Raised on a private island, with nearly every moment of his life broadcast to billions, the new Jesus — called Chris — is screwed even before birth. The J2 reality show — run by Rick Slate, the most ardently amoral character you’re likely to come across — controls every aspect of Chris’s life, from conception on down. In a couple of the great little moments that seem to populate every page, before Chris’s zygote is implanted, Slate demands that his eyes be changed from brown to blue because it will skew better; the virgin mother, Gwen, can’t even breast-feed Chris because as part of her contract, she was given plastic surgery and breast implants to appeal to more male viewers.
After years of manipulation and exposure, after being taught to believe that he was the Second Coming of Jesus Christ, Chris gives himself a Mohawk, escapes the show, forms the world’s most popular punk band, and spreads a new gospel: religion is just another form of oppression, and there is no God. But the great thing is, by the story’s end, all of that’s still up for debate.
I could never get into Preacher. I’m that guy. There were no questions about whether or not God existed, no moral ambiguities, and there was nothing really faith-challenging about it. Just “God exists, he’s a dick, we’re gonna kill him.” Whooooaaaa. That really got me thinking.
Punk Rock Jesus is much more even-handed and complex. Sean Murphy has always gotten the credit he’s deserved as an artist — he’s like Bill Sienkewicz, but with Manga and Saturday Morning Cartoon influences, what’s not to love? — but Punk Rock Jesus proves that he’s also an enormously talented writer who can deal with sophisticated themes and complex characters while maintaining a powerful emotional core and delivering explosions, the occasional knife-fight, and frequent kick-ass action.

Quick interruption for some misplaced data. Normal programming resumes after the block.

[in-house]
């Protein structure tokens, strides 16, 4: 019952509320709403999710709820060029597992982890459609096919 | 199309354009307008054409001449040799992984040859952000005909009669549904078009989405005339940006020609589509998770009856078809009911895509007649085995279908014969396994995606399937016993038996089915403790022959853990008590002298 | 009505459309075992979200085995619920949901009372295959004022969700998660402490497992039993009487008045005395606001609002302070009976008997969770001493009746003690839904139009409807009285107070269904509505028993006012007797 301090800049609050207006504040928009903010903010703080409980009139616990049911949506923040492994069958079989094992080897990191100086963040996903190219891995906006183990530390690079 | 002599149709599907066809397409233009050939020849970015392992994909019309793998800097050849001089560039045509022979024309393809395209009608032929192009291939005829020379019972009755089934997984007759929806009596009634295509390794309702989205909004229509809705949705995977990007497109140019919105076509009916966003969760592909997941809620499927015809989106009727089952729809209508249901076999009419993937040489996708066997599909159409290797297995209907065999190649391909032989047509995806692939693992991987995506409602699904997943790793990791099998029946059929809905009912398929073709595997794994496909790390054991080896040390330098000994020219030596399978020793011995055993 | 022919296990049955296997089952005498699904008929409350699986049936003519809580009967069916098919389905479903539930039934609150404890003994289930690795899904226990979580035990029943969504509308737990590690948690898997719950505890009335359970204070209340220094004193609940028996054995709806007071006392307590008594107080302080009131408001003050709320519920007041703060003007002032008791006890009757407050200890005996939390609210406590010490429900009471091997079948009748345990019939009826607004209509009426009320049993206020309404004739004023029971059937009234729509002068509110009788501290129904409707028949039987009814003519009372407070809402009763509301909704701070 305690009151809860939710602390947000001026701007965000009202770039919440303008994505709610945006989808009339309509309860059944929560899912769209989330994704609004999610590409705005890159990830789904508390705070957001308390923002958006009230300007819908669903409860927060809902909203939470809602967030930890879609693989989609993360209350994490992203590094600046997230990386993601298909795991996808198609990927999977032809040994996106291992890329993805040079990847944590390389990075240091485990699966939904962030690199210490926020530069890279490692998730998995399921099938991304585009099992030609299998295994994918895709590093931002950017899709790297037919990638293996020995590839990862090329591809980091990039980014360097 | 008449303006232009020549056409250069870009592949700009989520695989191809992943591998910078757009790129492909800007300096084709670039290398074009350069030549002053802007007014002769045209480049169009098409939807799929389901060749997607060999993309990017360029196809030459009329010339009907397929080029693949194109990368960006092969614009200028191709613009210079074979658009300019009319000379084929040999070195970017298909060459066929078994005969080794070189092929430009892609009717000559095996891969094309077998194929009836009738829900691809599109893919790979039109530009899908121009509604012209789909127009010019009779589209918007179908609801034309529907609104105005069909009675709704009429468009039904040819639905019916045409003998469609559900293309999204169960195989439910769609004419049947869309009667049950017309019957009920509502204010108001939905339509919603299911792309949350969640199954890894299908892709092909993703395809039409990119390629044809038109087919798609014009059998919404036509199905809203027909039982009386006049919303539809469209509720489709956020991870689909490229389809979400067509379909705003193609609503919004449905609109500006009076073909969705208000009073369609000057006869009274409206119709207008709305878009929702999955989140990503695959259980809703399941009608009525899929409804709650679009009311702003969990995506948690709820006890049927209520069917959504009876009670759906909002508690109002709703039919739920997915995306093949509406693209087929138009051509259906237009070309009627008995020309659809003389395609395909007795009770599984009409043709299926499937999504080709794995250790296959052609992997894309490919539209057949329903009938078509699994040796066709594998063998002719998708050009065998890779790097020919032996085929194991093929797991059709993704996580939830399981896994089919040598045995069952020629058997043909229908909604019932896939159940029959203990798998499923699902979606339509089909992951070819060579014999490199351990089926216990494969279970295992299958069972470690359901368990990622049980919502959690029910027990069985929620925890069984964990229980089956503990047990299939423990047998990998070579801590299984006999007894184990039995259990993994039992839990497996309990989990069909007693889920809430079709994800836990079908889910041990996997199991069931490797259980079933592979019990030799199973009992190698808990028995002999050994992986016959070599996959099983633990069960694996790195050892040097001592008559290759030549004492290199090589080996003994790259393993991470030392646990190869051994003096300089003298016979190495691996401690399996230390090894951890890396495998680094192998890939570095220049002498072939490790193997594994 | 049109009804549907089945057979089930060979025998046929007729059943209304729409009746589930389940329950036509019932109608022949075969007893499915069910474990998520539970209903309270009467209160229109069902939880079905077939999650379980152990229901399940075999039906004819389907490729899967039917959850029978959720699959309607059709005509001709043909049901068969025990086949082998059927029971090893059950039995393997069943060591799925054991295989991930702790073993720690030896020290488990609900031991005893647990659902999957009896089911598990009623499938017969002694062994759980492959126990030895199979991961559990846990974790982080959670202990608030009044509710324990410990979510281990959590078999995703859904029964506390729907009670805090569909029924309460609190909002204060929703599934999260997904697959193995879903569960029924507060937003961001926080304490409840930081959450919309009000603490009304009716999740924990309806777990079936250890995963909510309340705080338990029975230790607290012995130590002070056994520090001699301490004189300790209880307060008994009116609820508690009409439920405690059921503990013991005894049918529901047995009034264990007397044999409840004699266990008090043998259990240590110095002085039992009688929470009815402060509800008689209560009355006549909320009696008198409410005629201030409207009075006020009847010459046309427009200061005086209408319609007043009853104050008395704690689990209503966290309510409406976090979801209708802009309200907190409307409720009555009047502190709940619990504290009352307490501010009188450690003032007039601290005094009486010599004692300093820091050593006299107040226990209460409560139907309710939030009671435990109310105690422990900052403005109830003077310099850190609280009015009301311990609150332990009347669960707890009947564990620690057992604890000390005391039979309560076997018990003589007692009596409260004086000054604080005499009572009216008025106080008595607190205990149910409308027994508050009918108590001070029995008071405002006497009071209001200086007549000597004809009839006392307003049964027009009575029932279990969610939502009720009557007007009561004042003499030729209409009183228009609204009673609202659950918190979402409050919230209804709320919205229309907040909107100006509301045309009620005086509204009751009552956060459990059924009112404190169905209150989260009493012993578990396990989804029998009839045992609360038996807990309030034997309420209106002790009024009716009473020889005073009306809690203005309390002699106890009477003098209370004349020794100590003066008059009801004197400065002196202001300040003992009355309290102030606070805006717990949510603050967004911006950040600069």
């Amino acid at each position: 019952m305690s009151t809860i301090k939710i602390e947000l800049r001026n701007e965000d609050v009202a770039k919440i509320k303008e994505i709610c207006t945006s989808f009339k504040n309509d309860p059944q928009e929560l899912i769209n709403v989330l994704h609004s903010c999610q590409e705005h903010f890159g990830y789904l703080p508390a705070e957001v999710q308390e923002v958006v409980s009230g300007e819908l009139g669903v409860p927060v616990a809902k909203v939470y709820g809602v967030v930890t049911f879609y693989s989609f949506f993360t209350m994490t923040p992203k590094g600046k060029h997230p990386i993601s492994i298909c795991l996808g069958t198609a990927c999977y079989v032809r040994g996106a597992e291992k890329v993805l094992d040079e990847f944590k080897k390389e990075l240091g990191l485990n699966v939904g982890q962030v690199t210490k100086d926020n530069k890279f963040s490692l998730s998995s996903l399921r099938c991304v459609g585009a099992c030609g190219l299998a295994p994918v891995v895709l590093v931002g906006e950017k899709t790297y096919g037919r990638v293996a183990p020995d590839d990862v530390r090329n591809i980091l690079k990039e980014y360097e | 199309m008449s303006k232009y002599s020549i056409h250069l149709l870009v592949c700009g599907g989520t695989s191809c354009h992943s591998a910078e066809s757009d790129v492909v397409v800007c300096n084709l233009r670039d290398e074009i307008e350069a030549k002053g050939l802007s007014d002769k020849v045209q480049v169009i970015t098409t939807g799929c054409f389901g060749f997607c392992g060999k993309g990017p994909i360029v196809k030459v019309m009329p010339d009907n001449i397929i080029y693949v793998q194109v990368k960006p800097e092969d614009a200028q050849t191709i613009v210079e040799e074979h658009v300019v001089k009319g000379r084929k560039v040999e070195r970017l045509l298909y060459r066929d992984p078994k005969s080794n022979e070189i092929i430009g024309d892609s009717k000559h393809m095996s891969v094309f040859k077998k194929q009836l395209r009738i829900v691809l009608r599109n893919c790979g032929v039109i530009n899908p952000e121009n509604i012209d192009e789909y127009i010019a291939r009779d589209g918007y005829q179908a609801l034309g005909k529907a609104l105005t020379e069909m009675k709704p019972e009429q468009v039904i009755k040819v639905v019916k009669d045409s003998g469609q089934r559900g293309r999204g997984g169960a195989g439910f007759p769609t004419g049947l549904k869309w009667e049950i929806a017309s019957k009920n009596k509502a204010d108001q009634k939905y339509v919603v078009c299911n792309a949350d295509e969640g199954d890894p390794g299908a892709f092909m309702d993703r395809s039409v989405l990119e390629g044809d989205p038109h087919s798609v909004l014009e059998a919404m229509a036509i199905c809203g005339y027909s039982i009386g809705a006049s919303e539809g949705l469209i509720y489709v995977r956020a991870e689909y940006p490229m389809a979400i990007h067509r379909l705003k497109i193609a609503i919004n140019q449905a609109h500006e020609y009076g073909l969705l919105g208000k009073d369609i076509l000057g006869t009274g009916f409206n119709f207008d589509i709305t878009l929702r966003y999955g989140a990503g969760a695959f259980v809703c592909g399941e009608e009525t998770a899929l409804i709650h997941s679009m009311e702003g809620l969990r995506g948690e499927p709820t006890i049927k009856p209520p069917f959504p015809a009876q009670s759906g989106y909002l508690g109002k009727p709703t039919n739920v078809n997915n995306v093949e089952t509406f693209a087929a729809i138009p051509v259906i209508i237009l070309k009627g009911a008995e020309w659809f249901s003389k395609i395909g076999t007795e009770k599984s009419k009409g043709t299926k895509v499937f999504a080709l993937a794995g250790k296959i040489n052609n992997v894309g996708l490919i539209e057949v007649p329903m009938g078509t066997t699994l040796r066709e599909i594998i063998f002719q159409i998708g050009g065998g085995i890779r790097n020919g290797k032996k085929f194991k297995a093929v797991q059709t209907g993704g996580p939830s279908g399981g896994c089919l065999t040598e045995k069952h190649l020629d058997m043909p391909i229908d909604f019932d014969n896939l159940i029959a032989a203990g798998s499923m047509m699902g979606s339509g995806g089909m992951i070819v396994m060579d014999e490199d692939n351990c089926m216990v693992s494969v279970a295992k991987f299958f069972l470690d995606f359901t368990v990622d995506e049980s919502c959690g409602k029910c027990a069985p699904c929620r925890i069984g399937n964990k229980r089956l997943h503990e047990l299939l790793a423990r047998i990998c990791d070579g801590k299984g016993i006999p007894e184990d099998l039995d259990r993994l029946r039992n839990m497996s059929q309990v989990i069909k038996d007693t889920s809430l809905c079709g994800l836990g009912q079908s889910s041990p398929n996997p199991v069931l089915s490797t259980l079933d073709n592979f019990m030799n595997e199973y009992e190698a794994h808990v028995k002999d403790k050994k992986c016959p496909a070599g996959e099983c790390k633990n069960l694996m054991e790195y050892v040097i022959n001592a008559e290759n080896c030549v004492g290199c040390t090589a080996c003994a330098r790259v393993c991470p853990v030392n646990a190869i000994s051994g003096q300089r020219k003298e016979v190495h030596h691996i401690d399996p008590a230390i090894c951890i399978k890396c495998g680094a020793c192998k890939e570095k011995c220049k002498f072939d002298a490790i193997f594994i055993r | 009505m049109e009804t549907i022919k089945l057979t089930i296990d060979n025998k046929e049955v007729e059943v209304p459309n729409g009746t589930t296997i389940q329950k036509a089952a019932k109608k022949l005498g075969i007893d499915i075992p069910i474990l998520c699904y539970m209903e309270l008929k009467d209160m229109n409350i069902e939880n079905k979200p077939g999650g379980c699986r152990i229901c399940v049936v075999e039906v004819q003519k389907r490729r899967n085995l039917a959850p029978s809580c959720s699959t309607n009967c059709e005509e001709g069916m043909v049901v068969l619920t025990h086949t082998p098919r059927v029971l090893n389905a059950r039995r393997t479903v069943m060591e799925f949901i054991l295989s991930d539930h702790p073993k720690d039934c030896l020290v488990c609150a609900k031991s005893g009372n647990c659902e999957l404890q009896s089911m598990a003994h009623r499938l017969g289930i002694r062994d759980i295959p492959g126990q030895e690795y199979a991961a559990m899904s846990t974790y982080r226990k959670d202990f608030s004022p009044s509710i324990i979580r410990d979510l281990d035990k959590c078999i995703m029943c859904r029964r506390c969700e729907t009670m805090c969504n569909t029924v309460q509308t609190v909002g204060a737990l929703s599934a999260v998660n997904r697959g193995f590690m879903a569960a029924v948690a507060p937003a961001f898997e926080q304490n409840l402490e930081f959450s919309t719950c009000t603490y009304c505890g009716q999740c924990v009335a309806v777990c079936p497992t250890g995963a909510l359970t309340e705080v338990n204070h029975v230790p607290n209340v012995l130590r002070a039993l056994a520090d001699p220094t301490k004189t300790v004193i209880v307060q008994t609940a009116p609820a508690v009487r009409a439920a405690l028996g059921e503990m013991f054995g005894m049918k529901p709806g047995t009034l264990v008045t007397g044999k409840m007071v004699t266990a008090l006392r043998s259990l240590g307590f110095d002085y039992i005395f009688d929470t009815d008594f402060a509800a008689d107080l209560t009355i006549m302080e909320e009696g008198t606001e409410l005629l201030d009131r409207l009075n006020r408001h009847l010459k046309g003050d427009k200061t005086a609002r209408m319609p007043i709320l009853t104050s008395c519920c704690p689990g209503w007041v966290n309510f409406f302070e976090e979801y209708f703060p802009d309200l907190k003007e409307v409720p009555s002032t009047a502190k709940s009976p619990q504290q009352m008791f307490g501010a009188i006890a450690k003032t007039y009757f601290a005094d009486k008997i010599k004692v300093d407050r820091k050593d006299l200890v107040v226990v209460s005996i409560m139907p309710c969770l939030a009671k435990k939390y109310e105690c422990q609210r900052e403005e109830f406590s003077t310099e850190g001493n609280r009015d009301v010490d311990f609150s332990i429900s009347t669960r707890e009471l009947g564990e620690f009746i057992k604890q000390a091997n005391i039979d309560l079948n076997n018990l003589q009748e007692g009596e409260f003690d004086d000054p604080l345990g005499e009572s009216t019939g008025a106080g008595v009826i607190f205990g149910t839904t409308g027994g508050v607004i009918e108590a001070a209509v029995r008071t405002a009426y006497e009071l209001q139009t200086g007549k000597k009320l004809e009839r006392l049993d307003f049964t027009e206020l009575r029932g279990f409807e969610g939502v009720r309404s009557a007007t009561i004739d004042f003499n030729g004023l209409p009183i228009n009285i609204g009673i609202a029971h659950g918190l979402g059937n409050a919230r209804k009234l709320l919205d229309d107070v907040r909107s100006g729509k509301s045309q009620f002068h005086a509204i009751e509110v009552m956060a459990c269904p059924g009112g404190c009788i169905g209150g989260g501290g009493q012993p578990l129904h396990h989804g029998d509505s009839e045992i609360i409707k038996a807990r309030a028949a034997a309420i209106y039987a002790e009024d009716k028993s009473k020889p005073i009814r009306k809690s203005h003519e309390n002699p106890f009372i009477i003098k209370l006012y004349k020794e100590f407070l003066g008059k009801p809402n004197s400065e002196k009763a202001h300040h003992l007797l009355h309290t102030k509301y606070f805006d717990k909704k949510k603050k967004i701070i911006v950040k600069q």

The details that Murphy puts in to the story are not only freakishly dense, they move the plot forward, keep you rapt in fascination at the tangled mess of moral ambiguities that surround Chris, and are ridiculously convincing. Don’t be surprised if you mumble “yeah, that’s probably what would happen” to yourself eight or ten times. He throws the competing perspectives of religious fundamentals, atheists, secular super-media, and the scientific community into a cage and gives them an enormous steak to fight over. Throughout a story that spans fifteen years, Murphy never suggests anything that seems truly implausible, and asks pretty much every question that could come up in such a scenario, both moral and practical.
If we really did clone Jesus, what would that mean? Would he unite the world or further polarize it? What religion should he be taught? Would he even be Jesus? Is it proof of God? Are we God now?
In Punk Rock Jesus, there’s an entire cast of characters, each with their own agendas and beliefs trying to answer those questions, including Chris, and it’s hard to say who is definitively right or wrong. Fascinating and intense, it may be the most brilliant and entertaining comic book to ever deal with the topic of belief. Skip church before you skip this.